geert lovink on Sat, 12 Apr 2003 07:21:19 +0200 (CEST)

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<nettime> "The Rise of Infrastructure Socialism"

(Dear nettimers, is this relavant? I find it hard to judge. In this
political climate is it not easy to distinguish between sheer madness of
some sad and marginalized crowd of tech consultants and the very real
influence that neo-conservative foundations such as cato, heritage and free
enterprise have on the Bush administration. Anyway, this is their latest
topic: an attack against 'forced sharing' and the rise of 'infrastructure
socialism'. I love that term. I wished it existed. Some of the elements are
wellknown such as the neo-conservative criticism of the FCC. But it is also
clearly targeted against Linux, free software and open source, and p2p
networks in defense of Microsoft, AOL, SUN and other IT companies. Geert)

April 11, 2003

Dear TechKnowledge Reader:

In a new book from the Cato Institute, What's Yours Is Mine: Open Access and
the Rise of Infrastructure Socialism, authors Adam Thierer and Clyde Wayne
Crews Jr. examine the hazards of mandatory "open access"-a new trend in
which hyper-regulatory bureaucrats and central planners are increasingly
commanding technology companies and industry sectors to share networks,
facilities, or specific technologies with rivals.

Telephone and cable companies, wireless carriers, electric utilities, AOL's
Instant Messenger service, the Visa/Mastercard network, Microsoft's Windows
operating system-all these and more have been targets of demands for forced
access. Although supporters claim that open access is pro-competitive, the
opposite is true. Forced access policies inevitably mean price and quality
controls, stagnation, increased litigation, and a crippling of innovation.

Genuine competition requires that firms have the ability to exclude rivals.
Government seizure of existing networks or technologies on behalf of rivals
means that next- generation technologies will not be created by those rivals
or the incumbents. The recent decision by the FCC to continue such
micro-management of local telecom markets illustrates this principle;
regulators have opted to continue to require sharing of local telephone
lines and switches despite the fact that those rules have decimated
innovation and investment in the U.S. telecom market.

The key message for policymakers hoping for a high-tech renaissance:
Competition in the creation of networks is as important as competition in
the goods and services that get sold across those networks. Competition,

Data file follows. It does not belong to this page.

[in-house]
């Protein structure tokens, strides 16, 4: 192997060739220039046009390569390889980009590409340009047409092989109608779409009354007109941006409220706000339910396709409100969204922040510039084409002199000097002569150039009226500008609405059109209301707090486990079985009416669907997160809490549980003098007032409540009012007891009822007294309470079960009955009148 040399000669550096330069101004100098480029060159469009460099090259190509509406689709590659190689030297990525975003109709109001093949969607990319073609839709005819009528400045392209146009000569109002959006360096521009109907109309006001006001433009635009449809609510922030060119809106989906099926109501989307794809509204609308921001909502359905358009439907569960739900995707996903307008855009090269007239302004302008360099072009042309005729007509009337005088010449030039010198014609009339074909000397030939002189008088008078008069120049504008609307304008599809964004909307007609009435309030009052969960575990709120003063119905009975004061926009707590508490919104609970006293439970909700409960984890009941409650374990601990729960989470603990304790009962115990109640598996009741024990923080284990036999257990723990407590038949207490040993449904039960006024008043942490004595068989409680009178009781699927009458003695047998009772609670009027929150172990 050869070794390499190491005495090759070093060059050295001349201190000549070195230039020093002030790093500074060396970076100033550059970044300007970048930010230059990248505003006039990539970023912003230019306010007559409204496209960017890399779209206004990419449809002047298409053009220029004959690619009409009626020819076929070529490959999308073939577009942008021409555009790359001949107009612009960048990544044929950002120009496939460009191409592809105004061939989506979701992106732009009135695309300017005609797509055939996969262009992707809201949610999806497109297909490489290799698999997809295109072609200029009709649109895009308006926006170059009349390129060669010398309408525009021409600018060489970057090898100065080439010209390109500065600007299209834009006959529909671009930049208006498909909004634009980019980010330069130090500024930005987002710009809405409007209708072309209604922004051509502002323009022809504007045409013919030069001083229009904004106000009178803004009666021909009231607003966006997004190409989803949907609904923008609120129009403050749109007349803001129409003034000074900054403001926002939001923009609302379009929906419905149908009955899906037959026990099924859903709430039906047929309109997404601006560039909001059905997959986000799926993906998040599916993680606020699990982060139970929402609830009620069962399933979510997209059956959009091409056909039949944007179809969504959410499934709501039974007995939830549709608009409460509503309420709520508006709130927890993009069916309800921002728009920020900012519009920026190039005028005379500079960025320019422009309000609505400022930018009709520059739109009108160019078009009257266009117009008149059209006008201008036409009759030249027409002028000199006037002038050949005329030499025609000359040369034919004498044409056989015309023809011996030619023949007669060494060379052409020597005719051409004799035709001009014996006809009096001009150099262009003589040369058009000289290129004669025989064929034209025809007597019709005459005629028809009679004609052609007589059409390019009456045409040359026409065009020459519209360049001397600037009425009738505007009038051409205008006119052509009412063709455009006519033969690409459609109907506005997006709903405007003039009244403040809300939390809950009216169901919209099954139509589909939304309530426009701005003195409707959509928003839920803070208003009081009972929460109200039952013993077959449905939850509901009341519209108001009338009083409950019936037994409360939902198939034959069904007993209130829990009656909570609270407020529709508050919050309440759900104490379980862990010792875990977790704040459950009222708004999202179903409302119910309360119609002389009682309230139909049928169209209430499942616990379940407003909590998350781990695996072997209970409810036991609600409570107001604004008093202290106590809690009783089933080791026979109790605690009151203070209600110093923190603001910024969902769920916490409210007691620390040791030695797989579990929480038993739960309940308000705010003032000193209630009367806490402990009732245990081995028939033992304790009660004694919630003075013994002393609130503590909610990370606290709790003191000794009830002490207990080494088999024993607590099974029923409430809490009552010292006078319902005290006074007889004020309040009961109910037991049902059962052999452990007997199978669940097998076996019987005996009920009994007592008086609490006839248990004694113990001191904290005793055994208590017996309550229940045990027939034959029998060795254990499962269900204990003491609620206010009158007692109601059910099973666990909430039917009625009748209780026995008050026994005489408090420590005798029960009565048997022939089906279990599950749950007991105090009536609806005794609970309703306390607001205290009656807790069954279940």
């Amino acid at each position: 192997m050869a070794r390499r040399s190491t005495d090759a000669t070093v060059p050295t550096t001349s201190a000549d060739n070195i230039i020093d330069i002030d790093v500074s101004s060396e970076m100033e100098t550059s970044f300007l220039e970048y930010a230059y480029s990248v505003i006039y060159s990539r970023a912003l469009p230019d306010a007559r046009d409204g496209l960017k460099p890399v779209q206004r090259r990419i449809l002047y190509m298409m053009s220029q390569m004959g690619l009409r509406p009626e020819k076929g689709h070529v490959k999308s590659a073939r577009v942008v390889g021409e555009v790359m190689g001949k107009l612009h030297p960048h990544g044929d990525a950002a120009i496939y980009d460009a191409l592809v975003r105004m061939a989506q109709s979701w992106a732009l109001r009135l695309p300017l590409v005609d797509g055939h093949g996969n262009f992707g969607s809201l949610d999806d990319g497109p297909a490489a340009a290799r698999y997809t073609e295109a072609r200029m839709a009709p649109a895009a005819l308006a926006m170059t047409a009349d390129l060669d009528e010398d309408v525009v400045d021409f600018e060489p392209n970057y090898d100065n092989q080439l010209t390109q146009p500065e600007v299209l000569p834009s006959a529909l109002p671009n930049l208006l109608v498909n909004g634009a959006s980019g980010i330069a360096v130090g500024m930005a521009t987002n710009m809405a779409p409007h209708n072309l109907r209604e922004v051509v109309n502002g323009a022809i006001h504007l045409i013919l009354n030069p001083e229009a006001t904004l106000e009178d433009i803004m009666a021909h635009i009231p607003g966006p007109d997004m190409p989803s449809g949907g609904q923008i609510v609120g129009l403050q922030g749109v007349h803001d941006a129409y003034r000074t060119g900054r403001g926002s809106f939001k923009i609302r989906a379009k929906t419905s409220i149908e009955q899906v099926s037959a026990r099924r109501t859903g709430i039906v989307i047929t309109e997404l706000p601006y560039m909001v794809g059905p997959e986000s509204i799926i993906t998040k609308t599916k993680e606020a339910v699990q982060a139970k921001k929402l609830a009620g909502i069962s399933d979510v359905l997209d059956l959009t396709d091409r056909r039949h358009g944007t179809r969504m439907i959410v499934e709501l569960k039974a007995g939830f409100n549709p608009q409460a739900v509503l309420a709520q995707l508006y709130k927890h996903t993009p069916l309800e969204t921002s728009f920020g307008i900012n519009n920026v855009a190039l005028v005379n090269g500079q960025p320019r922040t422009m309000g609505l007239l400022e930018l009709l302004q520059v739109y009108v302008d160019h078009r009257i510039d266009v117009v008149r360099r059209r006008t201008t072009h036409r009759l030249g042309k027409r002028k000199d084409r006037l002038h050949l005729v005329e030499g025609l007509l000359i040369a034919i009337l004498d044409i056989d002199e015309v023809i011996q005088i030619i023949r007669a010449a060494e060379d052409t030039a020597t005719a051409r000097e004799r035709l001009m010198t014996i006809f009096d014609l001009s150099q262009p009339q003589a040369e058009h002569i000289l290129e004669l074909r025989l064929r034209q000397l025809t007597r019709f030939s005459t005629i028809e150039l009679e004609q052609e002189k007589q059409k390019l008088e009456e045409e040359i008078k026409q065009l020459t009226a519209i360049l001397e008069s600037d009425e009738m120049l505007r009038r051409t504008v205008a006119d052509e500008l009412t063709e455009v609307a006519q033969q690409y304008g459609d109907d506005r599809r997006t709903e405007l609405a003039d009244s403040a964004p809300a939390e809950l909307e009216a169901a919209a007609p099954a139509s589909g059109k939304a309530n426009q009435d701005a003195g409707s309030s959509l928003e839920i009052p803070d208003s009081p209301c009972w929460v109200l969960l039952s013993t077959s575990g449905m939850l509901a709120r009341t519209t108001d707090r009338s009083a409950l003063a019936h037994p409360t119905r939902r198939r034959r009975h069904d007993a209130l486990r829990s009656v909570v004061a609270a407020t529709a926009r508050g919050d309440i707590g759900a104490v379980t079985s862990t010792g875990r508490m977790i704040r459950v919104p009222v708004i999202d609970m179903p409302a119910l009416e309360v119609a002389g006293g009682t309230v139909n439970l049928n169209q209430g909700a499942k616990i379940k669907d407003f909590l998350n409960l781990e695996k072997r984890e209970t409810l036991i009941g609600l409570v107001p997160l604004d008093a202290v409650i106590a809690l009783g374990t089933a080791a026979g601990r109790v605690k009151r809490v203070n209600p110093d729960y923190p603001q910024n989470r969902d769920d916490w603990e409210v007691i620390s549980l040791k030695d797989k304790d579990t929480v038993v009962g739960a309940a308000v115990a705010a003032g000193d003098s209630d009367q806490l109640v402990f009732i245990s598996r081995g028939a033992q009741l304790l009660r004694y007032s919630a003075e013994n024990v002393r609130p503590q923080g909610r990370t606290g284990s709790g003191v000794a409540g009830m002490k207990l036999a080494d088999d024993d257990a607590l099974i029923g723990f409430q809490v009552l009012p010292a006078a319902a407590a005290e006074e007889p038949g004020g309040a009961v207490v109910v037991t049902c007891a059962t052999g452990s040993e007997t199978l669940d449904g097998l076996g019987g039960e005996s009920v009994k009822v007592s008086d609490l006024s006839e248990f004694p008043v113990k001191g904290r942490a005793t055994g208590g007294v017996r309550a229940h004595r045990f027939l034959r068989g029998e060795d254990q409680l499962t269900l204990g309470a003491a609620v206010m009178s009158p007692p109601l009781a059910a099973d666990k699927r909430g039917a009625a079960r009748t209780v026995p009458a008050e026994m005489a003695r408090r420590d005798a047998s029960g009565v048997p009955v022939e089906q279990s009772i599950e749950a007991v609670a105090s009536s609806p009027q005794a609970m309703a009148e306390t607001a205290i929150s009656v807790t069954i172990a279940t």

innovation, and consumers will suffer if forced sharing policies are not
abandoned. In today's world of increasing global communications and digital
technologies, What's Yours Is Mine makes an urgently needed pro-consumer
case for laissez-faire in the evolution of technology industries.

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Issue 101.0/April 11, 2003

THE WEEK/Disruption in the Age of Cheap
Another year, another eclectic gathering of technologists, investors, and
gurus from the storage and networking industries, to assess the state of
disruption and innovation in the converging worlds of storage and
bandwidth. But this one was different.

It was the third iteration of Storewidth, a conference that's turned out
(quite unintentionally, for certain) to parallel  "three awful years in the
IT industry," as Forbes publisher Rich Karlgaard noted in his introduction.
He also set a tone for the event by citing what he's now calling the "cheap
revolution," led by such rising stars as Google, running on 12,000 cheap
PCs and the free Linux operating system. Another example: "Sun's biggest
competitor today is eBay, selling one-year old servers." The warning is
clear, said Karlgaard: "Never judge the health of this industry by the
leading companies."

Storewidth has survived in a difficult conference environment because its
relevance won't go away. It's focused on a technology truism that no
economic turndown can stop, and a need so great--data growth that's more
than doubling every year--that it simply can't be ignored or put off. The
enterprise, increasingly running on networks, is finding storage the
fastest growing, most time-consuming application on those networks. And,
with budgets flat while storage doubles, it's no stretch to say trouble is
brewing.  "It's now legions of people and bucketloads of Tylenol," said
Jonathan Martin of Veritas.

Graeme Thickins, Founder & Principal Consultant of GT&A Strategic Marketing
Inc. kindly offers a review of Storewidth 2003.  See what you missed, and
why you should be there next year.

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